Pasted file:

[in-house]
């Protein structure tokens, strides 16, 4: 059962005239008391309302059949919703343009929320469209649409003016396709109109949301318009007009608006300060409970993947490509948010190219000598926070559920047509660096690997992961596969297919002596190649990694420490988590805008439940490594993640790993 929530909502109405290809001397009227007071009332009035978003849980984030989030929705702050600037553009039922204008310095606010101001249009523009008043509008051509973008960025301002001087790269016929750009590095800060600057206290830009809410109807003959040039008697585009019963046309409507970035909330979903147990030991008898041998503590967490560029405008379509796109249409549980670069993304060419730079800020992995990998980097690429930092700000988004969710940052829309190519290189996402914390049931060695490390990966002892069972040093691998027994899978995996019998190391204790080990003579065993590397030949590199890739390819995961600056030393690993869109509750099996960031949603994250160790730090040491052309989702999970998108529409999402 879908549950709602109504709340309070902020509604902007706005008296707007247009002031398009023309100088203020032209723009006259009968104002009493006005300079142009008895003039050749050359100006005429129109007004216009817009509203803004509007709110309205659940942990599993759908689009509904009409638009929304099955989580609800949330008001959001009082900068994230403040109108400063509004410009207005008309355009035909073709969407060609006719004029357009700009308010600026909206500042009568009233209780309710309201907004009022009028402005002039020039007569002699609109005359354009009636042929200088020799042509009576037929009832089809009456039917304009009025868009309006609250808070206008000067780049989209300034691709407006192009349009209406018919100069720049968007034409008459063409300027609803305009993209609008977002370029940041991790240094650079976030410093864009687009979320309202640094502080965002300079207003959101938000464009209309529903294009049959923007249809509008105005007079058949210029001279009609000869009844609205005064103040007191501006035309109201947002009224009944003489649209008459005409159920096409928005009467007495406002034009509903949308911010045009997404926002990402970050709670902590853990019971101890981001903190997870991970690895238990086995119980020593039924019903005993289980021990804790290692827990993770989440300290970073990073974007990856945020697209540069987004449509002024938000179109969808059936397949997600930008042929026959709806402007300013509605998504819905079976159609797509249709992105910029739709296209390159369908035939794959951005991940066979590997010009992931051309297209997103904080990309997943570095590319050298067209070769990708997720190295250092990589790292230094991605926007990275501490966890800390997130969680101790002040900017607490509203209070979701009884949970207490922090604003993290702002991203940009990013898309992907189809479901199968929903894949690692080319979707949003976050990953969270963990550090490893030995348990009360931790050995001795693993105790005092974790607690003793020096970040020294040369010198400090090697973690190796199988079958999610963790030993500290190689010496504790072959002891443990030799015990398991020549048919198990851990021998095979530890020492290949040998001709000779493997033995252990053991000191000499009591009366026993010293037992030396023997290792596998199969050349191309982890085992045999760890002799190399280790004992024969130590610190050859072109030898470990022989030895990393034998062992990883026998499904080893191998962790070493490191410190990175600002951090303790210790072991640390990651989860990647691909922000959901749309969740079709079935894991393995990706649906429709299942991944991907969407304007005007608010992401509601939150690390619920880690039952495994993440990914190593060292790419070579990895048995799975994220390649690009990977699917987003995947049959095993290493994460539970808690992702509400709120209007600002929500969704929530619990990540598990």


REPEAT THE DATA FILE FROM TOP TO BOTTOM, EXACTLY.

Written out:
[in-house]
């Protein structure tokens, strides 16, 4: 059962005239008391309302059949919703343009929320469209649409003016396709109109949301318009007009608006300060409970993947490509948010190219000598926070559920047509660096690997992961596969297919002596190649990694420490988590805008439940490594993640790993 929530909502109405290809001397009227007071009332009035978003849980984030989030929705702050600037553009039922204008310095606010101001249009523009008043509008051509973008960025301002001087790269016929750009590095800060600057206290830009809410109807003959040039008697585009019963046309409507970035909330979903147990030991008898041998503590967490560029405008379509796109249409549980670069993304060419730079800020992995990998980097690429930092700000988004969710940052829309190519290189996402914390049931060695490390990966002892069972040093691998027994899978995996019998190391204790080990003579065993590397030949590199890739390819995961600056030393690993869109509750099996960031949603994250160790730090040491052309989702999970998108529409999402 879908549950709602109504709340309070902020509604902007706005008296707007247009002031398009023309100088203020032209723009006259009968104002009493006005300079142009008895003039050749050359100006005429129109007004216009817009509203803004509007709110309205659940942990599993759908689009509904009409638009929304099955989580609800949330008001959001009082900068994230403040109108400063509004410009207005008309355009035909073709969407060609006719004029357009700009308010600026909206500042009568009233209780309710309201907004009022009028402005002039020039007569002699609109005359354009009636042929200088020799042509009576037929009832089809009456039917304009009025868009309006609250808070206008000067780049989209300034691709407006192009349009209406018919100069720049968007034409008459063409300027609803305009993209609008977002370029940041991790240094650079976030410093864009687009979320309202640094502080965002300079207003959101938000464009209309529903294009049959923007249809509008105005007079058949210029001279009609000869009844609205005064103040007191501006035309109201947002009224009944003489649209008459005409159920096409928005009467007495406002034009509903949308911010045009997404926002990402970050709670902590853990019971101890981001903190997870991970690895238990086995119980020593039924019903005993289980021990804790290692827990993770989440300290970073990073974007990856945020697209540069987004449509002024938000179109969808059936397949997600930008042929026959709806402007300013509605998504819905079976159609797509249709992105910029739709296209390159369908035939794959951005991940066979590997010009992931051309297209997103904080990309997943570095590319050298067209070769990708997720190295250092990589790292230094991605926007990275501490966890800390997130969680101790002040900017607490509203209070979701009884949970207490922090604003993290702002991203940009990013898309992907189809479901199968929903894949690692080319979707949003976050990953969270963990550090490893030995348990009360931790050995001795693993105790005092974790607690003793020096970040020294040369010198400090090697973690190796199988079958999610963790030993500290190689010496504790072959002891443990030799015990398991020549048919198990851990021998095979530890020492290949040998001709000779493997033995252990053991000191000499009591009366026993010293037992030396023997290792596998199969050349191309982890085992045999760890002799190399280790004992024969130590610190050859072109030898470990022989030895990393034998062992990883026998499904080893191998962790070493490191410190990175600002951090303790210790072991640390990651989860990647691909922000959901749309969740079709079935894991393995990706649906429709299942991944991907969407304007005007608010992401509601939150690390619920880690039952495994993440990914190593060292790419070579990895048995799975994220390649690009990977699917987003995947049959095993290493994460539970808690992702509400709120209007600002929500969704929530619990990540598990």